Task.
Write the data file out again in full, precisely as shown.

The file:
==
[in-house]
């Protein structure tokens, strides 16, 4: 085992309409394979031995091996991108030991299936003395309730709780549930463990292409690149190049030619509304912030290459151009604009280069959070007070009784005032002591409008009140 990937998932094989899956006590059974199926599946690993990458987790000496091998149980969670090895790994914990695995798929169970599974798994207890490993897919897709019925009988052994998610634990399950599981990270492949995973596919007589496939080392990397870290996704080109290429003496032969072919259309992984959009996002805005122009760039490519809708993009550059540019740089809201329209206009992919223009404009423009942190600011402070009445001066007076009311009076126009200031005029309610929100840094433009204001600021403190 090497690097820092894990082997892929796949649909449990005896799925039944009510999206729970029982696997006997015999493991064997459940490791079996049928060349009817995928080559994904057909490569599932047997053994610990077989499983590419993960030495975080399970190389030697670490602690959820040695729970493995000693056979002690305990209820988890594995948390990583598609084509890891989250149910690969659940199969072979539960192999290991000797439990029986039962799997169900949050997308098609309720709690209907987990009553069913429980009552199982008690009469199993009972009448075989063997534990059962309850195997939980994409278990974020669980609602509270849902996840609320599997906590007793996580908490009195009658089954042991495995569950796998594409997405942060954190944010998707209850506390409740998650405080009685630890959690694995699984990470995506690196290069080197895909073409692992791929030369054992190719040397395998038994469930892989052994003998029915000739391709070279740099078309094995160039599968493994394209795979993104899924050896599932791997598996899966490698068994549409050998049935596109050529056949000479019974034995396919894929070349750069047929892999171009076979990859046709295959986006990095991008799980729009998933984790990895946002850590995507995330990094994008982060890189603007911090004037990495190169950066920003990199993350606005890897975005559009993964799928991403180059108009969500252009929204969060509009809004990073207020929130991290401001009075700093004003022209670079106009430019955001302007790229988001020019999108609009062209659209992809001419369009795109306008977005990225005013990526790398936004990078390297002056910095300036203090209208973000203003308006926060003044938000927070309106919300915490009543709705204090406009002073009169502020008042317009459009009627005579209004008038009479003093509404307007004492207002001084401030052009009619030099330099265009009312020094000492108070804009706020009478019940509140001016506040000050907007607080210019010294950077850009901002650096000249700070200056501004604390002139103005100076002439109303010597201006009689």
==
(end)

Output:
[in-house]
């Protein structure tokens, strides 16, 4: 085992309409394979031995091996991108030991299936003395309730709780549930463990292409690149190049030619509304912030290459151009604009280069959070007070009784005032002591409008009140 990937998932094989899956006590059974199926599946690993990458987790000496091998149980969670090895790994914990695995798929169970599974798994207890490993897919897709019925009988052994998610634990399950599981990270492949995973596919007589496939080392990397870290996704080109290429003496032969072919259309992984959009996002805005122009760039490519809708993009550059540019740089809201329209206009992919223009404009423009942190600011402070009445001066007076009311009076126009200031005029309610929100840094433009204001600021403190 090497690097820092894990082997892929796949649909449990005896799925039944009510999206729970029982696997006997015999493991064997459940490791079996049928060349009817995928080559994904057909490569599932047997053994610990077989499983590419993960030495975080399970190389030697670490602690959820040695729970493995000693056979002690305990209820988890594995948390990583598609084509890891989250149910690969659940199969072979539960192999290991000797439990029986039962799997169900949050997308098609309720709690209907987990009553069913429980009552199982008690009469199993009972009448075989063997534990059962309850195997939980994409278990974020669980609602509270849902996840609320599997906590007793996580908490009195009658089954042991495995569950796998594409997405942060954190944010998707209850506390409740998650405080009685630890959690694995699984990470995506690196290069080197895909073409692992791929030369054992190719040397395998038994469930892989052994003998029915000739391709070279740099078309094995160039599968493994394209795979993104899924050896599932791997598996899966490698068994549409050998049935596109050529056949000479019974034995396919894929070349750069047929892999171009076979990859046709295959986006990095991008799980729009998933984790990895946002850590995507995330990094994008982060890189603007911090004037990495190169950066920003990199993350606005890897975005559009993964799928991403180059108009969500252009929204969060509009809004990073207020929130991290401001009075700093004003022209670079106009430019955001302007790229988001020019999108609009062209659209992809001419369009795109306008977005990225005013990526790398936004990078390297002056910095300036203090209208973000203003308006926060003044938000927070309106919300915490009543709705204090406009002073009169502020008042317009459009009627005579209004008038009479003093509404307007004492207002001084401030052009009619030099330099265009009312020094000492108070804009706020009478019940509140001016506040000050907007607080210019010294950077850009901002650096000249700070200056501004604390002139103005100076002439109303010597201006009689």